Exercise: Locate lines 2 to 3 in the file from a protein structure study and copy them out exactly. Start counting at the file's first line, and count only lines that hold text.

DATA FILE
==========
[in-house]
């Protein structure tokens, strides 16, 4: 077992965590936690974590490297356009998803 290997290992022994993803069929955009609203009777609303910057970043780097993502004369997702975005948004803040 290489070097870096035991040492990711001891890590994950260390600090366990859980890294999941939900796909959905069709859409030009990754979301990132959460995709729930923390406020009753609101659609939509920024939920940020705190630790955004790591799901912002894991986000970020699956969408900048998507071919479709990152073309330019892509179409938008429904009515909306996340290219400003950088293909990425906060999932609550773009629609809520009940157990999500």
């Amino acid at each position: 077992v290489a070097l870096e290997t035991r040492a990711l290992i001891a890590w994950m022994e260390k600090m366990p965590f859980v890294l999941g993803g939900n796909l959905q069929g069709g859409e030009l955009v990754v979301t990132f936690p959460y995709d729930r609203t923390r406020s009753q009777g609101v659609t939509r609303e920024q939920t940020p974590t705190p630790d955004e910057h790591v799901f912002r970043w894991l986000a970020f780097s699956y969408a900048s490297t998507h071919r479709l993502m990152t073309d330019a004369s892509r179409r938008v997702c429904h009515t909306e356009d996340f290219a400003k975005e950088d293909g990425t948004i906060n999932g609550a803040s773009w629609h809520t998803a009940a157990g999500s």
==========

């Protein structure tokens, strides 16, 4: 077992965590936690974590490297356009998803 290997290992022994993803069929955009609203009777609303910057970043780097993502004369997702975005948004803040 290489070097870096035991040492990711001891890590994950260390600090366990859980890294999941939900796909959905069709859409030009990754979301990132959460995709729930923390406020009753609101659609939509920024939920940020705190630790955004790591799901912002894991986000970020699956969408900048998507071919479709990152073309330019892509179409938008429904009515909306996340290219400003950088293909990425906060999932609550773009629609809520009940157990999500």
């Amino acid at each position: 077992v290489a070097l870096e290997t035991r040492a990711l290992i001891a890590w994950m022994e260390k600090m366990p965590f859980v890294l999941g993803g939900n796909l959905q069929g069709g859409e030009l955009v990754v979301t990132f936690p959460y995709d729930r609203t923390r406020s009753q009777g609101v659609t939509r609303e920024q939920t940020p974590t705190p630790d955004e910057h790591v799901f912002r970043w894991l986000a970020f780097s699956y969408a900048s490297t998507h071919r479709l993502m990152t073309d330019a004369s892509r179409r938008v997702c429904h009515t909306e356009d996340f290219a400003k975005e950088d293909g990425t948004i906060n999932g609550a803040s773009w629609h809520t998803a009940a157990g999500s």